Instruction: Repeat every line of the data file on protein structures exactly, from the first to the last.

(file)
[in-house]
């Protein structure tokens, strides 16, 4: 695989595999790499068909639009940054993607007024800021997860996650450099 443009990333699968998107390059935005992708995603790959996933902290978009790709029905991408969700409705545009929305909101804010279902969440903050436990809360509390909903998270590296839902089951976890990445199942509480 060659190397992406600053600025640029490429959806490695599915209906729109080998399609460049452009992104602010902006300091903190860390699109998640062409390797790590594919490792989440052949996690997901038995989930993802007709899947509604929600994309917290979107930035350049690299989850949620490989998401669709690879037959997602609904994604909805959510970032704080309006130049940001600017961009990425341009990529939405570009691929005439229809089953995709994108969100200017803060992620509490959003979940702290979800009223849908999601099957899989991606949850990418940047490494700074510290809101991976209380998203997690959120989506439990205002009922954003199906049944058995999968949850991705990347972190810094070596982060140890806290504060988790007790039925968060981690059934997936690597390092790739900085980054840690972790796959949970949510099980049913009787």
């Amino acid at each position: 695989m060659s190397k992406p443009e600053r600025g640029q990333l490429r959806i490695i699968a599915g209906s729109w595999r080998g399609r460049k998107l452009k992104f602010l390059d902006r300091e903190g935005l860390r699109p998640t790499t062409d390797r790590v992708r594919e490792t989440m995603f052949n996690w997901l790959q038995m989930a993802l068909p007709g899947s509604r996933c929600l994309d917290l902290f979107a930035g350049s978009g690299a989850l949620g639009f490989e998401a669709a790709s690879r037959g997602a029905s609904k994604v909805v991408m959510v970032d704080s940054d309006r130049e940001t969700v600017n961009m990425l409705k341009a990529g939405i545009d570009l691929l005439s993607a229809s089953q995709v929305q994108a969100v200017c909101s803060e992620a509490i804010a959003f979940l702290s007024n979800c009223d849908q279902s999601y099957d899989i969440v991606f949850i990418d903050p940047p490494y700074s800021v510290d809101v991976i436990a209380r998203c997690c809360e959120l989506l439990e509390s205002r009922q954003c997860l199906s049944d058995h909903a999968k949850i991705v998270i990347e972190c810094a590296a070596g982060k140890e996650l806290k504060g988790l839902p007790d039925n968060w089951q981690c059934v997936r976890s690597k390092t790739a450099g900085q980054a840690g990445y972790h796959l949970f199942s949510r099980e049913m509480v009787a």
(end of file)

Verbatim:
[in-house]
């Protein structure tokens, strides 16, 4: 695989595999790499068909639009940054993607007024800021997860996650450099 443009990333699968998107390059935005992708995603790959996933902290978009790709029905991408969700409705545009929305909101804010279902969440903050436990809360509390909903998270590296839902089951976890990445199942509480 060659190397992406600053600025640029490429959806490695599915209906729109080998399609460049452009992104602010902006300091903190860390699109998640062409390797790590594919490792989440052949996690997901038995989930993802007709899947509604929600994309917290979107930035350049690299989850949620490989998401669709690879037959997602609904994604909805959510970032704080309006130049940001600017961009990425341009990529939405570009691929005439229809089953995709994108969100200017803060992620509490959003979940702290979800009223849908999601099957899989991606949850990418940047490494700074510290809101991976209380998203997690959120989506439990205002009922954003199906049944058995999968949850991705990347972190810094070596982060140890806290504060988790007790039925968060981690059934997936690597390092790739900085980054840690972790796959949970949510099980049913009787």
């Amino acid at each position: 695989m060659s190397k992406p443009e600053r600025g640029q990333l490429r959806i490695i699968a599915g209906s729109w595999r080998g399609r460049k998107l452009k992104f602010l390059d902006r300091e903190g935005l860390r699109p998640t790499t062409d390797r790590v992708r594919e490792t989440m995603f052949n996690w997901l790959q038995m989930a993802l068909p007709g899947s509604r996933c929600l994309d917290l902290f979107a930035g350049s978009g690299a989850l949620g639009f490989e998401a669709a790709s690879r037959g997602a029905s609904k994604v909805v991408m959510v970032d704080s940054d309006r130049e940001t969700v600017n961009m990425l409705k341009a990529g939405i545009d570009l691929l005439s993607a229809s089953q995709v929305q994108a969100v200017c909101s803060e992620a509490i804010a959003f979940l702290s007024n979800c009223d849908q279902s999601y099957d899989i969440v991606f949850i990418d903050p940047p490494y700074s800021v510290d809101v991976i436990a209380r998203c997690c809360e959120l989506l439990e509390s205002r009922q954003c997860l199906s049944d058995h909903a999968k949850i991705v998270i990347e972190c810094a590296a070596g982060k140890e996650l806290k504060g988790l839902p007790d039925n968060w089951q981690c059934v997936r976890s690597k390092t790739a450099g900085q980054a840690g990445y972790h796959l949970f199942s949510r099980e049913m509480v009787a």